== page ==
In an age of Netflix, Spotify and iTunes, we continue to leave behind a large trail of redundant CDs and DVDs. Turning those discs made from layers of aluminium and polycarbonate plastic into something useful, let alone beautiful is no easy feat.
In the UK, only a handful of recycling centres will take them – and there are only so many CD clocks this world needs… But the following creatives have managed to elevate CD art to new heights, reusing these shiny little morsels in their thousands. Could spatial and architectural applications be the answer?
Mirror Culture was a community based project in Varna, Bulgaria by Bignatov Studio, inspired by the reflection of light on water. 128 volunteers helped to create a large sparkling tapestry, using 6000 CDs and a custom made fishing net. The installation was hung at the gates to the Seaside Garden. Photos courtesy of Borislav Ignatov.
Bruce Munro is a lighting artist who has used redundant CDs in several of his installations. For Water Lilies he upcycled 65,000 CDs into giant water lilies at Longwood Park in Pennsylvania, famous for its homegrown Victoria lilies.
The work was partly inspired by the book The Voyage of the Dawn Treader by C.S. Lewis, which depicts a sea of white lilies that signify the border between two worlds. It also draws inspiration from a Georgia O’Keeffe painting, Sky Above Clouds IV, that shows a clear blue Arizona sky populated by abstracted clouds receding from the bottom to the top edge of the canvas.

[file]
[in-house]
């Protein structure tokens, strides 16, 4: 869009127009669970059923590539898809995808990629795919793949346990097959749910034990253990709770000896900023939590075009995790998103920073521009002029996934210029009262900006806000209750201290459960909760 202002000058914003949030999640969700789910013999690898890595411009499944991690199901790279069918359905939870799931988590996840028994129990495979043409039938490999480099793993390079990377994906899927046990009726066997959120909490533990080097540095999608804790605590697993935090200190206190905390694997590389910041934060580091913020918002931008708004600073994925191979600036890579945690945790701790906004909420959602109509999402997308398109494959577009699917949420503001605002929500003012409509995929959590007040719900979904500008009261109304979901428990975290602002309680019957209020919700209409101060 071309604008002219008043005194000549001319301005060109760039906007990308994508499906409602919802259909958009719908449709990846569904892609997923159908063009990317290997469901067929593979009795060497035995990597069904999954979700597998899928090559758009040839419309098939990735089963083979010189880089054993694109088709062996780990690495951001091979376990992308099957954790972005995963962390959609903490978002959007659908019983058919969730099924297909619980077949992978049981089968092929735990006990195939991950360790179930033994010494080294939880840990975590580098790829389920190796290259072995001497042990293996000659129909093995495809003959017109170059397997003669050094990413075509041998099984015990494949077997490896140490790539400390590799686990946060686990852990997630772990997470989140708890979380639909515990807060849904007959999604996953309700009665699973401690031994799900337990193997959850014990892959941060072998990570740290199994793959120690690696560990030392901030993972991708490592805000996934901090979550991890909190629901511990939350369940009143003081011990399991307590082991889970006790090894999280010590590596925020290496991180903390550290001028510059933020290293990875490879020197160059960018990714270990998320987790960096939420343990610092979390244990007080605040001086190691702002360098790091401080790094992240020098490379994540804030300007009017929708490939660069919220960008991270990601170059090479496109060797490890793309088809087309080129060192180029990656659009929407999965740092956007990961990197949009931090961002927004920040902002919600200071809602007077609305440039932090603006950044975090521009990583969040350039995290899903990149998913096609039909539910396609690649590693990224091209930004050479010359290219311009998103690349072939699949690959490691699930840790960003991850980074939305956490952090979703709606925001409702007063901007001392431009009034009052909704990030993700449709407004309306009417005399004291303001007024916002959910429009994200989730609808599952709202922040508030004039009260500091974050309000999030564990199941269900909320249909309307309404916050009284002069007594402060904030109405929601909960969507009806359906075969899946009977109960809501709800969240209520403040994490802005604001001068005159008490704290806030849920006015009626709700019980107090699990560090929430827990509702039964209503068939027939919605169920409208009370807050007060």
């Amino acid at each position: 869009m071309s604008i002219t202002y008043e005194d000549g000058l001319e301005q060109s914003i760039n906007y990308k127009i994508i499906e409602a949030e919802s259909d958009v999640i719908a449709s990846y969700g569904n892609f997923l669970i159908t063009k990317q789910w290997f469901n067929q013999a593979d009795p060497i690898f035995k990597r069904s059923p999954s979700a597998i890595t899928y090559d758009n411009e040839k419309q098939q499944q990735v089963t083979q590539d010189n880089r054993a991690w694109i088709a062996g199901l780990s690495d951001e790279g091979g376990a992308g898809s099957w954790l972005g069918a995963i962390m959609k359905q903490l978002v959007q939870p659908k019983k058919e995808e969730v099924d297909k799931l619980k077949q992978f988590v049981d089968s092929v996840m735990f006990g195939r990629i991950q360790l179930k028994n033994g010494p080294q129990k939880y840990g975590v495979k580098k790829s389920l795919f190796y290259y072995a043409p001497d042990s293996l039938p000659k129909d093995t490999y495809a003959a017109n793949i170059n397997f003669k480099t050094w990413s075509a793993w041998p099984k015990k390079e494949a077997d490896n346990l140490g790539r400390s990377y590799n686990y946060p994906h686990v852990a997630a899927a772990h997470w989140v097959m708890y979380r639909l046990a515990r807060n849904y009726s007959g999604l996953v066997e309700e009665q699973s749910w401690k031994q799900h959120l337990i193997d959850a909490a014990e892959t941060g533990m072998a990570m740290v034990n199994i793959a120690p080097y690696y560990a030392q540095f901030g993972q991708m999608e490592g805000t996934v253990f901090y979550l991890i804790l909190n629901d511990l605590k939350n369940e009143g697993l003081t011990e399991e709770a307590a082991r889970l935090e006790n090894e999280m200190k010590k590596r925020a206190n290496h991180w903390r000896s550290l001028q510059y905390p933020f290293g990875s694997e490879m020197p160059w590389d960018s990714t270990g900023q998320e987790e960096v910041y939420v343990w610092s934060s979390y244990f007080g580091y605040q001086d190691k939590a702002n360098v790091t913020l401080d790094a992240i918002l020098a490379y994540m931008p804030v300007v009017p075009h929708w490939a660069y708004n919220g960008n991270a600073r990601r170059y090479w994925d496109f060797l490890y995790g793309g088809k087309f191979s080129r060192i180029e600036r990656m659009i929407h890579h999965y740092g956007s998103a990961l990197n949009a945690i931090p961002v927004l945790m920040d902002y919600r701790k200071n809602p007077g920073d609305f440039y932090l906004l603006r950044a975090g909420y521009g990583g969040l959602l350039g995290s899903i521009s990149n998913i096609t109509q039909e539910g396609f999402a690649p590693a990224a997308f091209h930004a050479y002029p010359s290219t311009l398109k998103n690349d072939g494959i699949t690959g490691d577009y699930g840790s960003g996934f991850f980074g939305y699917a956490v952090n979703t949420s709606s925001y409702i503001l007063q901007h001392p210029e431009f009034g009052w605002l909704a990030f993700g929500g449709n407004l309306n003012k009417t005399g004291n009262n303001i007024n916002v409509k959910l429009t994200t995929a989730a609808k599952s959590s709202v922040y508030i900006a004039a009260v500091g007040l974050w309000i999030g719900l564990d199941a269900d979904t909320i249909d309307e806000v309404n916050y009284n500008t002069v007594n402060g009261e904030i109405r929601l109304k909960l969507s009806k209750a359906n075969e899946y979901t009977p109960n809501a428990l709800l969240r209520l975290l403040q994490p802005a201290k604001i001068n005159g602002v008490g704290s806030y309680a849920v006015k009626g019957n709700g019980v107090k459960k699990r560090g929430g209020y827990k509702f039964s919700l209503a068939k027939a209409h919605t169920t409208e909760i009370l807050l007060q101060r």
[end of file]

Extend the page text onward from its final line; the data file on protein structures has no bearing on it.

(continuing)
WasteLandscape was a 500 square metre installation by artist Elise Morin and architect Clémence Eliard at the Halle d’Aubervilliers, a former funeral home turned art space in Paris. The artificial hilly landscape is blanketed with 65,000 CDs which were collected, sorted and then sewn together by hand to create an undulating and reflective surface.
In a statement from the artists, they say:
It is well known that CDs are condemned to gradually disappear from our daily life, and to later participate in the construction of immense open-air, floating or buried toxic waste reception centres. Made of petroleum, this reflecting slick of CDs forms a still sea of metallic dunes: the art work’s monumental scale reveals the precious aspect of a small daily object.
At the end of the installation’s tour, all of the CDs were recycled into polycarbonate. (Photos by Yannick Fradin, Martin Eliard, Marc Sirvin).
An exceptional example of CD reuse was demonstrated at the PIRACY exhibition in Milan. It featured the work of Italian artist Marco Pagano who literally throws CDs on to the floor and recreates images of music heroes such as Freddy Mercury, James Brown and Bob Marley. Check out the awesome video of Michael Jackson in action here.
Blue Moon on a Platter
In 2012, Bruce Munro installed a carpet of CDs at Waddesdon Gardens in Buckinghamshire, England. Positioned in the centre is a 1.5m moon made of coiled optic fibres. The blue orb is kept alight by a metal halide projector and illuminates the CDs by night. Photos by Mark Pickthall.